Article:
I had an interesting conversation the other night with a local theater impresario who recently produced, directed and acted in a play by a young Turk British playwright named Martin McDonagh. The director and I fell into a colloquy about this dramatist and the hostility he engenders in critics who want his plays--as indisputably entertaining and well-crafted as they are--to have a message of deep social and political import.
In order to have a good debate, interlocutors must adopt rhetorically opposed positions, so it fell to me to argue that a smartly executed entertainment that amuses, horrifies and surprises its audience is a worthwhile achievement in itself, and consequently superior to the earnest drama that places a higher value on pedagogy and social uplift.
As it happens, the playwright in question is on record claiming Quentin Tarantino as one of his primary influences. As I thought about the position I'd staked out vis-a-vis McDonagh, I realized that I've held the opposite position regarding Tarantino. That is, yes, Tarantino can tell a good story, but he lives in a world of movies and television; he has nothing to say about the world we live in and furthermore, everything in his movies is homage to, or a rip-off of, something else. I've always felt Tarantino was phenomenally talented, but I've resented his unwillingness to put his talent in the service of more socially redeeming projects. But then I saw Tarantino's Kill Bill, Vol. 2, the impressively entertaining second half of his four-hour revenge epic.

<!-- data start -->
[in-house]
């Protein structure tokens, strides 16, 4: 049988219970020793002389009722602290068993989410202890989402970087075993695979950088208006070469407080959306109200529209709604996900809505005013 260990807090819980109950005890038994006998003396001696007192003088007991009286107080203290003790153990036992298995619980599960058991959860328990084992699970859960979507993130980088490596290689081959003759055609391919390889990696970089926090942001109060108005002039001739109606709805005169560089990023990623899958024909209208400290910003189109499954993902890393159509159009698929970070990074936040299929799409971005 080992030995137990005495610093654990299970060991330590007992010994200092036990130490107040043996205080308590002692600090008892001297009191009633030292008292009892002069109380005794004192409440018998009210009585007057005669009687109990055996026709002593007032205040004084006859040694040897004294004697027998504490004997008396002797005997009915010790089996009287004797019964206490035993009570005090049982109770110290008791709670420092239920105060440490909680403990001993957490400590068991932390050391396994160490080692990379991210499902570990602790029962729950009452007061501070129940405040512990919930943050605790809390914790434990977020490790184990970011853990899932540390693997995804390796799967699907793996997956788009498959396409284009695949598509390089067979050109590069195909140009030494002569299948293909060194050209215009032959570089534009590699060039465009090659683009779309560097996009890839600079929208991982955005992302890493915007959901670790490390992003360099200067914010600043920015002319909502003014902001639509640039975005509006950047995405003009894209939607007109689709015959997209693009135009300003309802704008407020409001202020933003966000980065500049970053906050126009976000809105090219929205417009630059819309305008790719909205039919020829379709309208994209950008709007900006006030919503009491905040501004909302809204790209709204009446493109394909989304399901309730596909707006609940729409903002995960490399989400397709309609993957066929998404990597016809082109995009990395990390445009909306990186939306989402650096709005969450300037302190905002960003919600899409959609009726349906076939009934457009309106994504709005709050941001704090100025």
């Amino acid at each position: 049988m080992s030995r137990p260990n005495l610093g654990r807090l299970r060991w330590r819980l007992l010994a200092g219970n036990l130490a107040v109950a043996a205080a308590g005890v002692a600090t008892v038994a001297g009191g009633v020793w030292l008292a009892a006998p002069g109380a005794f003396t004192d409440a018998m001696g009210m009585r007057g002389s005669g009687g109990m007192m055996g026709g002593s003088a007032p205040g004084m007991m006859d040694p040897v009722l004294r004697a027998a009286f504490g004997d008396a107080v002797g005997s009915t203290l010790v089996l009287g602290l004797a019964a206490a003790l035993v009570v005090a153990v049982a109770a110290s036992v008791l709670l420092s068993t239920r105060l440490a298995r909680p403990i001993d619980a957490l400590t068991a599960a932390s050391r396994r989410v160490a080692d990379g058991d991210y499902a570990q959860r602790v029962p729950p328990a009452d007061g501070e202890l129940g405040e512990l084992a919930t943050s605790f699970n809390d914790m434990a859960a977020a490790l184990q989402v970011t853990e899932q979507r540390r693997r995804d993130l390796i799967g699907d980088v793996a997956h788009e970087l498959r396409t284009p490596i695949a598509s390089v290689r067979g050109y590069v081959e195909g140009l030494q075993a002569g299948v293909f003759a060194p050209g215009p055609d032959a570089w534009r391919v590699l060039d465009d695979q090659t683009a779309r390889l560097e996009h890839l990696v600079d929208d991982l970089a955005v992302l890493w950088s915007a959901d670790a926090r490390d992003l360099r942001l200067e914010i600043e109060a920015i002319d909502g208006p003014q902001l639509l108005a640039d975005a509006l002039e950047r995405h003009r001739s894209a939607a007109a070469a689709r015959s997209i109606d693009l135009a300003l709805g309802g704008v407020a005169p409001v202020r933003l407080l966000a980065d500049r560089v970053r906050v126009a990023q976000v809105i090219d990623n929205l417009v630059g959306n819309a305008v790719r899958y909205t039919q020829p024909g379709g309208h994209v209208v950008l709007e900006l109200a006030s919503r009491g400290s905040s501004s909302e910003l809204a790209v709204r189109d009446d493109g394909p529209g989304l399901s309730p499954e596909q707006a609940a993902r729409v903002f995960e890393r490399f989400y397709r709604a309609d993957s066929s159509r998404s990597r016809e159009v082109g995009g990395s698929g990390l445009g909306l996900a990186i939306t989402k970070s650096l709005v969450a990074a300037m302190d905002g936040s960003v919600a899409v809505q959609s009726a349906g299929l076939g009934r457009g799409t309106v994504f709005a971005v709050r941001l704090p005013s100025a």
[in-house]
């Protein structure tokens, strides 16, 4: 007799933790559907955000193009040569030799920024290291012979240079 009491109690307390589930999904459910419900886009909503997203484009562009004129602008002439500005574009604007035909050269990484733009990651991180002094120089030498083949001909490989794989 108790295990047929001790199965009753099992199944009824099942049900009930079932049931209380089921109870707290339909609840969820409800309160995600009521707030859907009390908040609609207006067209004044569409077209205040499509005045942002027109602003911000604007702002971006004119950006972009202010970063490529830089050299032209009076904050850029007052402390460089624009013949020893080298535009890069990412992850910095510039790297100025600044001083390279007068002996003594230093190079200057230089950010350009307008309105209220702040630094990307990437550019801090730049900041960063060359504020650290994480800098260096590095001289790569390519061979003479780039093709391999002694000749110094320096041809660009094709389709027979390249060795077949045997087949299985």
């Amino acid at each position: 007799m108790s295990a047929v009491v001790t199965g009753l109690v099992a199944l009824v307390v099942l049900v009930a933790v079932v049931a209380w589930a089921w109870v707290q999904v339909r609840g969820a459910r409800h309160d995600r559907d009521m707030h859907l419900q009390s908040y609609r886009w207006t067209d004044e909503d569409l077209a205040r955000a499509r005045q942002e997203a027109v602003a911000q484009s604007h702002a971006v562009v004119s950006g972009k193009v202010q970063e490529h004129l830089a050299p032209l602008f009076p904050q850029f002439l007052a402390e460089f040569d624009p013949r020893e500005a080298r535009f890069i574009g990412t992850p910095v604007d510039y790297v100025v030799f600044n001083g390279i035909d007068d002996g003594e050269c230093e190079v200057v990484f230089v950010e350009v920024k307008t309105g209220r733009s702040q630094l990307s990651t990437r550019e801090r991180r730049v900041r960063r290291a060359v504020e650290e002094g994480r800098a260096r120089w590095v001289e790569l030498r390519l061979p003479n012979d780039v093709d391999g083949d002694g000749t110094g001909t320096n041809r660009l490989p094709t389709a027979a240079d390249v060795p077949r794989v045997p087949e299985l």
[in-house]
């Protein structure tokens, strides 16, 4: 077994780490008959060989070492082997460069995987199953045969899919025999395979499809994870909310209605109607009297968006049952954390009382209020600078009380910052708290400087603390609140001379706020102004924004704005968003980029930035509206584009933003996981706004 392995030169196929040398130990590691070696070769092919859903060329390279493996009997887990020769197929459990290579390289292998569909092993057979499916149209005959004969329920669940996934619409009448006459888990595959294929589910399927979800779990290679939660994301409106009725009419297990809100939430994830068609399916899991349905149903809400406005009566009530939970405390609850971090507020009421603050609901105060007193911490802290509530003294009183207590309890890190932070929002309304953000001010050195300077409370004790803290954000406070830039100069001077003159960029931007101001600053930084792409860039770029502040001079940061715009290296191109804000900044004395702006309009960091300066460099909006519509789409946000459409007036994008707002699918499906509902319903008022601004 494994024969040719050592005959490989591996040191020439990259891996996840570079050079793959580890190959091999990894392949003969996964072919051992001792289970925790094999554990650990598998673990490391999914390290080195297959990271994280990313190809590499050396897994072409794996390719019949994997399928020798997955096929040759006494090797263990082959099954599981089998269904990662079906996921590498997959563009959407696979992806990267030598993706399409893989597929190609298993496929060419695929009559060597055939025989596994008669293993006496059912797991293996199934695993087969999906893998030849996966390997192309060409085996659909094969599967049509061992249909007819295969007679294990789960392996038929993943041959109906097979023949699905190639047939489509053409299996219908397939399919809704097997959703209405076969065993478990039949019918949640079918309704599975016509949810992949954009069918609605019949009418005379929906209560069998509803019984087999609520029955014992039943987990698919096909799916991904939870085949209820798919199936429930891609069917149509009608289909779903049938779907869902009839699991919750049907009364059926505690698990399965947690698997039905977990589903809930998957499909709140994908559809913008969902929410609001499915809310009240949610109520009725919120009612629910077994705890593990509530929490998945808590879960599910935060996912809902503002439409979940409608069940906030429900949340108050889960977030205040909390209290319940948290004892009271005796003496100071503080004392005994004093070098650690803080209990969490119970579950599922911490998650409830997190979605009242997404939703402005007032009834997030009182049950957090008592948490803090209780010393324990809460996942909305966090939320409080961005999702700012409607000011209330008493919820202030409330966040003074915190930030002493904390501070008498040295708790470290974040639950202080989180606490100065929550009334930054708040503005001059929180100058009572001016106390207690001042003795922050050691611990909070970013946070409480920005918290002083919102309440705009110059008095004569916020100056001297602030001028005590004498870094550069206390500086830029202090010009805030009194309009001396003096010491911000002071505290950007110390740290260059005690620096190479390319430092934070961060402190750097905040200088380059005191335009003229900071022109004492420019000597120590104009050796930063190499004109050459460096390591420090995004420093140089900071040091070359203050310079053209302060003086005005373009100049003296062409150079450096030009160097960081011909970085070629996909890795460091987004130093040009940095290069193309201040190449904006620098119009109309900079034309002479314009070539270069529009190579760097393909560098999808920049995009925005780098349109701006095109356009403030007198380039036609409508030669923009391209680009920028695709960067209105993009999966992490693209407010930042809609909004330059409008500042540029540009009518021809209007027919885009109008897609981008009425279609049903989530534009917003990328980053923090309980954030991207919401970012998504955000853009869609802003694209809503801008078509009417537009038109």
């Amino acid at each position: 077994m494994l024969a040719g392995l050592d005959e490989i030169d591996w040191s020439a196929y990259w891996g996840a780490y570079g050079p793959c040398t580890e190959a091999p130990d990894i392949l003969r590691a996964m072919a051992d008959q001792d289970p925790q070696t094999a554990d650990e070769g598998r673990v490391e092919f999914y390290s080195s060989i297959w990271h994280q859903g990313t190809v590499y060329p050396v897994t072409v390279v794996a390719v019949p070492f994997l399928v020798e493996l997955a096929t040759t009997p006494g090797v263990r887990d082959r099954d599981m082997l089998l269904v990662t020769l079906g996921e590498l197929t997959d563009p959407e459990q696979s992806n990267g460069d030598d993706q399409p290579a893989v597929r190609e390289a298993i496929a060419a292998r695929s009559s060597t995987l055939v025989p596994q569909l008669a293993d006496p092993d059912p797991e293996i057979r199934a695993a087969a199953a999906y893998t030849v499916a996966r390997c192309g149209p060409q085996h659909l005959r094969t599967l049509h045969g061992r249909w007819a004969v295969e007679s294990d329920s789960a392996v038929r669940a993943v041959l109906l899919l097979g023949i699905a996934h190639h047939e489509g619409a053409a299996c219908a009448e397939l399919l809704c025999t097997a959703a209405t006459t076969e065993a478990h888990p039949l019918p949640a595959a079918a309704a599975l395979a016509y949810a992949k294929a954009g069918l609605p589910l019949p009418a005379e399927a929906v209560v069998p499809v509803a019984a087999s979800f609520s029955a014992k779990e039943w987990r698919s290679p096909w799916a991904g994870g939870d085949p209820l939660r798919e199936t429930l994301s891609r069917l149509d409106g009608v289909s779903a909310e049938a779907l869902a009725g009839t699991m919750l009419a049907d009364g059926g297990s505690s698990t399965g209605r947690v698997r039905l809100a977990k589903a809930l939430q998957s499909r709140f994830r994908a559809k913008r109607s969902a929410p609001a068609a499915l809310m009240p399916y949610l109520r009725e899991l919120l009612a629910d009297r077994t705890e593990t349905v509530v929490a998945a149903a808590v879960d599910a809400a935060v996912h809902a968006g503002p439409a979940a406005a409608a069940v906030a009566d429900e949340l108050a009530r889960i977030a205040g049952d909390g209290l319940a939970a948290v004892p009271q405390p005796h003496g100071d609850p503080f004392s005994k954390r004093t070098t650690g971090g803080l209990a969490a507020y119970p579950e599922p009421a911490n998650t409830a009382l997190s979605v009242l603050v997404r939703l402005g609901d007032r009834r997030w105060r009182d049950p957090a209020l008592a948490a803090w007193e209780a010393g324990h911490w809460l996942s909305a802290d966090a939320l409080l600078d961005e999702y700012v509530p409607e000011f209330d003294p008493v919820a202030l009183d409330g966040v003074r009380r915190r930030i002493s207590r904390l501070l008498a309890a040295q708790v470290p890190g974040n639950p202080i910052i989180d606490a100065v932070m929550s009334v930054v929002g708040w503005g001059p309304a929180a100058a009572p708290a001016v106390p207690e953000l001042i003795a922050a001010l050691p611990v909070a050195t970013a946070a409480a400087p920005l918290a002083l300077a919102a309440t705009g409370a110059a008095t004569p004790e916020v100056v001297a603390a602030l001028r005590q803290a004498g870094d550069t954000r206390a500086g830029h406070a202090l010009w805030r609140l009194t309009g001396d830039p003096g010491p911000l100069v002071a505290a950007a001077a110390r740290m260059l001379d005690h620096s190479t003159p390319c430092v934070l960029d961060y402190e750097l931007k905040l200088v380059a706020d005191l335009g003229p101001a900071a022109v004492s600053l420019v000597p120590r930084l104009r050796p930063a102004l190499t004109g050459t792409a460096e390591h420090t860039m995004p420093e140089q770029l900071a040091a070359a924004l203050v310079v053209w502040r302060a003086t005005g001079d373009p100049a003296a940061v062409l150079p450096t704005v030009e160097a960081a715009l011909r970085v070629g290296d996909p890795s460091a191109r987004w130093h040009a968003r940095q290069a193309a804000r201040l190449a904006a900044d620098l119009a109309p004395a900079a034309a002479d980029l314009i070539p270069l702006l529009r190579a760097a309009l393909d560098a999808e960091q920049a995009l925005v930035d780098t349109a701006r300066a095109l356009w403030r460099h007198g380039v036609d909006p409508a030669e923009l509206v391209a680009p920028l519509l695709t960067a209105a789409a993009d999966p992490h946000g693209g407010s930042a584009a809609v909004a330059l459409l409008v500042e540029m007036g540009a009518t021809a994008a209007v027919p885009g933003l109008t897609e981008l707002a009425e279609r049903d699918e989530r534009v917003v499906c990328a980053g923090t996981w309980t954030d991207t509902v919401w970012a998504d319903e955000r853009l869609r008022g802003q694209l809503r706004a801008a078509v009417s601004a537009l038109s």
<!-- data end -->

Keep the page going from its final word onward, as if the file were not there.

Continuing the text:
I didn't much care for Vol. I, which opened last fall, finding it to be a disturbingly sadistic and empty aesthetic exercise devoid of genuine emotion and character development. I'm not ready to repudiate that review, but I'm happy to report that while the final half of the story is also a long collection of Tarantino's favorite movie moments, it displays a genuine warmth and narrative credibility that is lacking in the first part.
There are several reasons why this second part is so much more appealing than the first. I think the most important is the presence of David Carradine as Bill. In the first film, he was a shadowy, not-quite-seen presence. Here, Carradine, who's a very youthful 67, is seen right away and he's hardly the demiurge we expect. Carradine, who was cast largely because of his starring role in the 1970s TV show Kung Fu, is a benign, kindly presence, a wise and smiling sugar daddy to Thurman, his most brilliant protege. We see scenes of wry tenderness between the lovers, thus giving the plot the emotional heft that was missing from the first film. But we can't get too attached to Bill; we know he's got to have a heart of cold steel because the film's title, after all, is Kill Bill.
We meet Bill at the West Texas church where Uma Thurman will soon be gunned down. In the first film, we learned that Bill was the leader of an all-female assassination squad of which Thurman's Black Mamba was the most fearsome. For reasons that were unclear in the first film--and that remain so for most of the second--Bill orders his killers to rub out the Black Mamba on her wedding day, in the church.